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Green Purchasing

Click here to return to the Sustainable Department Greening Guide.

According to the United States Government, Environmentally Preferable Purchasing (EPP) refers to the procurement of goods and services that have a reduced effect on human health and the environment as compared to competing goods and services serving the same purpose.  Since each department or school at Vanderbilt buys its own supplies and equipment, you can have a direct, significant impact on the local community and the environment by greening your department or school’s purchasing.


  • Buy paper products with at least 30% postconsumer recycled content.
    • 30% recycled content uses 13% less energy and produces 15% less solid waste.
    • These products are already available through Vanderbilt’s E-Procurement at no quality difference.
    • ASPEN™ printer and copier paper line from Boise comes in 30%, 50%, and 100% recycled content and color varieties.
    • Earth-friendlier cups are available from American Paper and Twine (APT) through E-Procurement.
      • Dixie’s Insulair Hot/Cold Cups are made of 25% post-consumer recycled paper material with a 100% post-consumer recycled built-in sleeve.
      • Solo’s “Bare” Hot/Cold Cups are made of at least 10% post-consumer recycled paper material and come in sizes 4 to 20 ounces.
      • Solo’s “Bare” Plastic (#1 resin) cup is made of 20% recycled PET.

For more options on earth friendlier product choices, please contact Jenny Kirby at American Paper and Twine at 615-350-9050 ext. 2250, or at

  • An alternative to buying recycled content paper is ordering tree-free paper from Mammoth Office Products or through E-Procurement.  TreeFrog paper is made from bagasse fibers, a by-product of sugar cane processing.
  • When buying office supplies such as glue or liquid paper, choose non-toxic varieties.
  • Purchase recycled or remanufactured laser toner and ink jet cartridges from Guy Brown through Vanderbilt’s E-Procurement.
    • Recycled cartridges have been tested and page yields are equal to non-recycled varieties.
    • Remanufactured cartridges are produced from old printer cartridge parts that have been reused or repaired and examined, washed and tested individually to meet or exceed the cartridge manufacturer quality standards.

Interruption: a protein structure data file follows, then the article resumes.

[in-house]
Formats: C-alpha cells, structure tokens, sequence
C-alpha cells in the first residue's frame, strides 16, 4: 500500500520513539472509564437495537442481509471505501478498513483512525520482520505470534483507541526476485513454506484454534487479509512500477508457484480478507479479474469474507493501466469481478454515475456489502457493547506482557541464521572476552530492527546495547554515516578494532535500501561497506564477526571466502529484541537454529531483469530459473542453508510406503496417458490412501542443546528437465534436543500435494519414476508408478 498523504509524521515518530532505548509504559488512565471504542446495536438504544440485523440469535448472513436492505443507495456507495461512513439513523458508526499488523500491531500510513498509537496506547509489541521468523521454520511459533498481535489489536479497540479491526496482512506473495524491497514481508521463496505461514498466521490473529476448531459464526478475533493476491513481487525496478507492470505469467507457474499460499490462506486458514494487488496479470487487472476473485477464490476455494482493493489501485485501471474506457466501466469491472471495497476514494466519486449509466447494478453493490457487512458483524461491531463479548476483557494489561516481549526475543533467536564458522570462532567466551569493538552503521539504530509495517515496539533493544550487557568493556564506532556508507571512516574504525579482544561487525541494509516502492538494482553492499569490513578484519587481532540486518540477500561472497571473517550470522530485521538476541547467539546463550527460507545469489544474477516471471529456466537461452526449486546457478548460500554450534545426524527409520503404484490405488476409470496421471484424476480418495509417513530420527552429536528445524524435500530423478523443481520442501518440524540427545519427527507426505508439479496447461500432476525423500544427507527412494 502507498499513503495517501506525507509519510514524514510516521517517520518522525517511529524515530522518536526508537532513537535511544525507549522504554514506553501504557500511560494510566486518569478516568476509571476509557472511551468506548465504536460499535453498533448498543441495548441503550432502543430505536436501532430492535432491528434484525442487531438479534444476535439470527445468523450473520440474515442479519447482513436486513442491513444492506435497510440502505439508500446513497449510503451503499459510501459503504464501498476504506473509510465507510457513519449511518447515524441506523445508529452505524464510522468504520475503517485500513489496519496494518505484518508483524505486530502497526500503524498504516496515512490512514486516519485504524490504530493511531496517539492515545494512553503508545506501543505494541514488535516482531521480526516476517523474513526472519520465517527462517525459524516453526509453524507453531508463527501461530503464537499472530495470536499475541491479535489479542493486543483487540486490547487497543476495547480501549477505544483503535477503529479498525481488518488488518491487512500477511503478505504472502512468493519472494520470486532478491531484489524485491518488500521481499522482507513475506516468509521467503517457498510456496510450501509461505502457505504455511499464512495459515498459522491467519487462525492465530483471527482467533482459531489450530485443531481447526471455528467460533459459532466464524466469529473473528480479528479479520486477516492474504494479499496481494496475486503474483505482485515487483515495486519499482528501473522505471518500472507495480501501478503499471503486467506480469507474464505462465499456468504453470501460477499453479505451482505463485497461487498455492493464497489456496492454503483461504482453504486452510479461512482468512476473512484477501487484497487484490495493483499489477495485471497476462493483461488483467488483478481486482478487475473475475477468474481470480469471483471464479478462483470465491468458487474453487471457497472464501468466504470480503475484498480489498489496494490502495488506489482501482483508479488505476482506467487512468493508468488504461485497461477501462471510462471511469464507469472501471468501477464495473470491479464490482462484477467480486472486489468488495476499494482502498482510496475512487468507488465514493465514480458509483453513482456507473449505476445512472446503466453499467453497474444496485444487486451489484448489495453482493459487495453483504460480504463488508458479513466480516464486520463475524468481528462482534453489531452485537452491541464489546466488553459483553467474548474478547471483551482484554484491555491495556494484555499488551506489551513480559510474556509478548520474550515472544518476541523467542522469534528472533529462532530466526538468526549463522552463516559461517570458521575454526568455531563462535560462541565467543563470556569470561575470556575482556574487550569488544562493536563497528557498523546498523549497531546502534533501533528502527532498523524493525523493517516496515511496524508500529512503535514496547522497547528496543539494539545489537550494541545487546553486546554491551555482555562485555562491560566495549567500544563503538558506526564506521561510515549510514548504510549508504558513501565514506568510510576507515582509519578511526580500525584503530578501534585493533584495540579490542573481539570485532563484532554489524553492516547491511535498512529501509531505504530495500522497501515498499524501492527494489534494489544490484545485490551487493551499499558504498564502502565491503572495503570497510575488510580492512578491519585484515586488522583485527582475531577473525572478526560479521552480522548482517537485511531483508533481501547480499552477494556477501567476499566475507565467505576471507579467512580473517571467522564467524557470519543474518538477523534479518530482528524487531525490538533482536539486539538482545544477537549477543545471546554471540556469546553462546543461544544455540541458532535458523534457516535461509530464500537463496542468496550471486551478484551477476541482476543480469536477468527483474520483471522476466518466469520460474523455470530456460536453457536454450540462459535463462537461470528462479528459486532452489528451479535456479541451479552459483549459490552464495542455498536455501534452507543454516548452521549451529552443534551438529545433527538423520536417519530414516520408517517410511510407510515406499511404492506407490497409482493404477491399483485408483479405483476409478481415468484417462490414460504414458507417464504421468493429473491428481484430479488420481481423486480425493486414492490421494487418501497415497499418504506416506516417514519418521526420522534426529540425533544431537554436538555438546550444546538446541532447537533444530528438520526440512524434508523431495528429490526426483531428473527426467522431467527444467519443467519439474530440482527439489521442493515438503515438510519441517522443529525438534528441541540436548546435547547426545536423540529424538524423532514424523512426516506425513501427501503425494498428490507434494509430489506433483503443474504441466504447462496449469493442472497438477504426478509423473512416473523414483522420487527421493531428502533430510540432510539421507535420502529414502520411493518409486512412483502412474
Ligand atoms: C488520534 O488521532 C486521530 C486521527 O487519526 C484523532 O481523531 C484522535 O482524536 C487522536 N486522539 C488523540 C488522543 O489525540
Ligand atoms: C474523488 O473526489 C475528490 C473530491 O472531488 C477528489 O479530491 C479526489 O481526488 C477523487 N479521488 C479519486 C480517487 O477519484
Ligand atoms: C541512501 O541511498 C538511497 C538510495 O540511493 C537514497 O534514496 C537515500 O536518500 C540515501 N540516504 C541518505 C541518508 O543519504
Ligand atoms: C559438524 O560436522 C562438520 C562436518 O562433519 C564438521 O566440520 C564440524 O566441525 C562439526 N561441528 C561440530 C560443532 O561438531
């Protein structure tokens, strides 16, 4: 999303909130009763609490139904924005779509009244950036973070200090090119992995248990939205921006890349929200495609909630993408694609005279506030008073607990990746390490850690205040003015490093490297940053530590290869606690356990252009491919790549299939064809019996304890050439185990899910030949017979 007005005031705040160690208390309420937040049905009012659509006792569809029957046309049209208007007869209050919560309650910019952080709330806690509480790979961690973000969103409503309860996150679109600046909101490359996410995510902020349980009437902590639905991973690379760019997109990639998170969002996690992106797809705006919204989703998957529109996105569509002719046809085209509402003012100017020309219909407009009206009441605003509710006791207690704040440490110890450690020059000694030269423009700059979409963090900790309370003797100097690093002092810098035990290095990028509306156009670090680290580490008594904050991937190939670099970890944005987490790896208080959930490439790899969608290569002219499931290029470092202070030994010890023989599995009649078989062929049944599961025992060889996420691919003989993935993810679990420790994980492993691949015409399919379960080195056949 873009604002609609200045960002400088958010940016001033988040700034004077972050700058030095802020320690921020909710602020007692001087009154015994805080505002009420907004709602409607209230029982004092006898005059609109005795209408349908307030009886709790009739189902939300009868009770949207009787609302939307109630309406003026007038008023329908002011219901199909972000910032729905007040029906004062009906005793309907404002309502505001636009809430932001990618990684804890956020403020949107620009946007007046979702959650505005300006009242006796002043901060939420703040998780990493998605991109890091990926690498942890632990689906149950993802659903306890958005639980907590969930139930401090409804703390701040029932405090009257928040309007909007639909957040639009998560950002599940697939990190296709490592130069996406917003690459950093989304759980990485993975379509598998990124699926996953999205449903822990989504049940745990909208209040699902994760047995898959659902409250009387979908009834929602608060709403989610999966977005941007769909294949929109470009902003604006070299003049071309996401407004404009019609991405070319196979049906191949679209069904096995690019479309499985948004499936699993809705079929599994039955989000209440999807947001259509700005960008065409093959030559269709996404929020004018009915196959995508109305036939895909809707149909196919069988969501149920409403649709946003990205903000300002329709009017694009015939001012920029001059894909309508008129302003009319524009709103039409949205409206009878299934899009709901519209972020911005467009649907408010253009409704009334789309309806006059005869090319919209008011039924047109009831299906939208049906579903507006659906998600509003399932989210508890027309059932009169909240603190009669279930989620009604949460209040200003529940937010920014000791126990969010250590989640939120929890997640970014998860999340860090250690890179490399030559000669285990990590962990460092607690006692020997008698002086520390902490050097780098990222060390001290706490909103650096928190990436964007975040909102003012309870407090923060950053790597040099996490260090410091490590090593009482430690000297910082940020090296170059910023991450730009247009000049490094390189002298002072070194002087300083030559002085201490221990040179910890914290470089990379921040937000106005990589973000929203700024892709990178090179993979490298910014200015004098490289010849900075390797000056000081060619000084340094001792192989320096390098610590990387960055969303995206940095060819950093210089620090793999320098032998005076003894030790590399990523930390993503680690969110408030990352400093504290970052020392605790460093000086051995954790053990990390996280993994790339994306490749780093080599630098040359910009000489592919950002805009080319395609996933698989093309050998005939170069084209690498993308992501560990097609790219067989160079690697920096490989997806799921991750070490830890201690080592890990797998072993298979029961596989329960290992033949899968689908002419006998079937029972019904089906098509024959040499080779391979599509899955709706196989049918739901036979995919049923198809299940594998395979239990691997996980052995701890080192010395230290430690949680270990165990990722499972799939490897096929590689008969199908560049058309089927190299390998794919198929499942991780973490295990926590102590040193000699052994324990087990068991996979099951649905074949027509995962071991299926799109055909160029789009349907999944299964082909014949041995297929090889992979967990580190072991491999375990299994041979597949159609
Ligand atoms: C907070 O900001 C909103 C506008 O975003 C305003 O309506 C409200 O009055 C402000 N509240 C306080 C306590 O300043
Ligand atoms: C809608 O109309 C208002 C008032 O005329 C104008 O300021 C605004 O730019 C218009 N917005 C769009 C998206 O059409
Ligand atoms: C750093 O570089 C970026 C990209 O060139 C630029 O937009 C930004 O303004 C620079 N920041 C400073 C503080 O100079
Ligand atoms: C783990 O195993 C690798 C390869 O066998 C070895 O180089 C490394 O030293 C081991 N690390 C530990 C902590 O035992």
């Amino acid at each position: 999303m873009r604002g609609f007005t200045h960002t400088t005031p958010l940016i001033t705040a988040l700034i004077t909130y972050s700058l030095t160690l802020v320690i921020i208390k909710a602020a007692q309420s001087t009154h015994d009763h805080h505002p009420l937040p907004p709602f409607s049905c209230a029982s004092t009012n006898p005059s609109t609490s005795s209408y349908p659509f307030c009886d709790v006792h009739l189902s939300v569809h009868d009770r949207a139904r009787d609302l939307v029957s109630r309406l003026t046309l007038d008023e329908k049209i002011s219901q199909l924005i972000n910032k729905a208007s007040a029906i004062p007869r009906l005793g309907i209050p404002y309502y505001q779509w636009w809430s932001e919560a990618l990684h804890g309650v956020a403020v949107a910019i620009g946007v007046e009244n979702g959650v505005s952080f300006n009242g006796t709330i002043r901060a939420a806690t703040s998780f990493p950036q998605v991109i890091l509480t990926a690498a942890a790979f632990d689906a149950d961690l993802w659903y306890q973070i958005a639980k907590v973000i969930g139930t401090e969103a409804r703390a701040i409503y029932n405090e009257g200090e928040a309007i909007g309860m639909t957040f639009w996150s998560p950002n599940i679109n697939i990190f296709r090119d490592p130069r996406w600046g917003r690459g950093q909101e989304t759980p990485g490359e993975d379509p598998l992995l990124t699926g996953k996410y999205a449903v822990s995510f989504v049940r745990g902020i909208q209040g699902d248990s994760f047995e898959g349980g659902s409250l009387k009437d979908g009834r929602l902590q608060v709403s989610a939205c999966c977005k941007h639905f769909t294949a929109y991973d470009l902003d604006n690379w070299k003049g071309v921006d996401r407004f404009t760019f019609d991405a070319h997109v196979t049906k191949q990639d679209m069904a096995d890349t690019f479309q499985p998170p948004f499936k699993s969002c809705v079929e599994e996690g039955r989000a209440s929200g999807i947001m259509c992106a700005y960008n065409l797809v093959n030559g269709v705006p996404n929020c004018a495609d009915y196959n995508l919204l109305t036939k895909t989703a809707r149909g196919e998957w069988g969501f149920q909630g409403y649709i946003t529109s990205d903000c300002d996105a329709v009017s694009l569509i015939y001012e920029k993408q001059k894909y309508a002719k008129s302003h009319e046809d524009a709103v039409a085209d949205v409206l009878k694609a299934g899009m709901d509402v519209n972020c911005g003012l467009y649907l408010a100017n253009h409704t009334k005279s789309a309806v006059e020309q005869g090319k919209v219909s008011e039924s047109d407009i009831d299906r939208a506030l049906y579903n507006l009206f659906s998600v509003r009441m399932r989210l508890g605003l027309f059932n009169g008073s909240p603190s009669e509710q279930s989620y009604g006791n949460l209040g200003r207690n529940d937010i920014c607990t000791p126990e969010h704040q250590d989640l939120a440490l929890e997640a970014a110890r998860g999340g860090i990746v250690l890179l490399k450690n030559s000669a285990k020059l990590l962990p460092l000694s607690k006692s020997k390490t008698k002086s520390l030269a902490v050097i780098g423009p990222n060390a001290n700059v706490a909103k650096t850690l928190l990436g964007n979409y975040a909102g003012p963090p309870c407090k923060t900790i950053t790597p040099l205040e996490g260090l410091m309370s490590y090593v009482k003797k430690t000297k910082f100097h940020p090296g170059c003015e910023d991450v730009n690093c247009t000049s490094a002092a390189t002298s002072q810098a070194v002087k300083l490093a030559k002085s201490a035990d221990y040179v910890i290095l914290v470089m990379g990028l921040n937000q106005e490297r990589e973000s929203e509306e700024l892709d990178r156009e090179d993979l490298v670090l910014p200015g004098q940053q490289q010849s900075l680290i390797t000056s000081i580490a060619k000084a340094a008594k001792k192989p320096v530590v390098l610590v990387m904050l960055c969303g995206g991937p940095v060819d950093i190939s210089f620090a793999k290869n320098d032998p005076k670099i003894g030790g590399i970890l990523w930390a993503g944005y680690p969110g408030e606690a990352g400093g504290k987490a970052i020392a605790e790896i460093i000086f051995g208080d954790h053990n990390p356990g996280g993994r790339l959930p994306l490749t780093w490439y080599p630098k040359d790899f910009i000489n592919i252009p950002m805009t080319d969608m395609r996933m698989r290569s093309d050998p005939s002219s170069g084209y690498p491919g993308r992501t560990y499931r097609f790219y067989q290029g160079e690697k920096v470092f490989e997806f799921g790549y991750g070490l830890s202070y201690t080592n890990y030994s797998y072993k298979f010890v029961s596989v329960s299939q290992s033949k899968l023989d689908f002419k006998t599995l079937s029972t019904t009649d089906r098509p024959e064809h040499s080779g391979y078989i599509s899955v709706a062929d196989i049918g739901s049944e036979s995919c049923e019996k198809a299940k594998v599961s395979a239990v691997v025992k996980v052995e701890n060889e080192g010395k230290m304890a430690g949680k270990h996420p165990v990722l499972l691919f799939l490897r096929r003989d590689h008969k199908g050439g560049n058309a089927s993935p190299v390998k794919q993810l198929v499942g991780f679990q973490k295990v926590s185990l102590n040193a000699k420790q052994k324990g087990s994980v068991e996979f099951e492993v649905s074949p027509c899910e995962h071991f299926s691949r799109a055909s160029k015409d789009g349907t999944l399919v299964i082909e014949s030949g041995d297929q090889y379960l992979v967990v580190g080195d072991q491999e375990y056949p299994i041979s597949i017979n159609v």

• It’s better to re-use parts of old printer cartridges than to create new waste that ends up in landfills or incinerators.
    • Guy Brown is a 100% minority-owned and certified Small Disadvantaged Business and donates money to Vanderbilt Children’s Hospital and the Susan Gray School when Vanderbilt recycles a certain threshold number of cartridges.

Did you know? Approximately 20-30% of all sold printer cartridges worldwide are made from a recycled cartridge.


  • Prior to purchasing any new equipment, think about whether or not it is truly necessary.  No matter how energy efficient an item may be, its production and use require energy and resource consumption.
  • When purchasing any electronics or equipment, look for the Energy Star or EPEAT rating which ensures that the product uses energy as efficiently as possible.  Specifically, look for products designated by EnergyStar as Most Efficient.  A product which has received this ranking is among the top 5% of energy efficient products in its category!
  • Consider buying liquid crystal display (LCD) flat panel monitors for your desktop computers and TVs. LCD flat panels use 30% less energy than cathode ray tube (CRT) displays and contain chemicals which are less harmful to the environment.   Look for TVs and monitors with light-emitting diode (LED) screens, as they use less energy.  Seek televisions with a standby or sleep mode consumption of under one watt, an ambient light sensor which adjusts backlighting to the needs of a given room, and that are made and packaged with recycled content material.  Visit the CNET Energy Efficiency Guides for televisions and monitors for more information.
  • Instead of using the elevator, take the stairs.  You’ll save energy and get some exercise!


  • When having new carpet installed, choose carpet with high postconsumer recycled content. Some manufacturers that offer these carpets are Shaw and Interface.
  • Consider installing carpet tiles instead of traditional carpet.  Carpet tiles can be more economical and reduce waste because single tiles can be replaced when damaged or worn.
  • Choose carpet and paints with low or No Volatile Organic Compounds (low or no-VOC).
  • When purchasing wood furniture or wood flooring, look for wood that is FSC (Forest Stewardship Council) certified, meaning it came from a sustainably harvested forest.
  • Purchase plastic and metal modular furniture that is high in postconsumer recycled content and easily disassembled. Products that can be taken apart and reconfigured are more easily repaired, reduce waste by being reused, and can be recycled.
  • Check out surplus and swap opportunities here at Vanderbilt.  The Plant Services group out of the Medical Center has a Surplus Equipment Store, which allows the Vanderbilt community and the public to purchase surplus items from their warehouse.  Vandy FreeSwap is a website for Vanderbilt students, faculty and staff to give away (and get) free, usable, unwanted items instead of disposing of them in landfills.

Visit the SustainVU Procurement page for more information on green purchasing.

Click here to return to the Sustainable Department Greening Guide.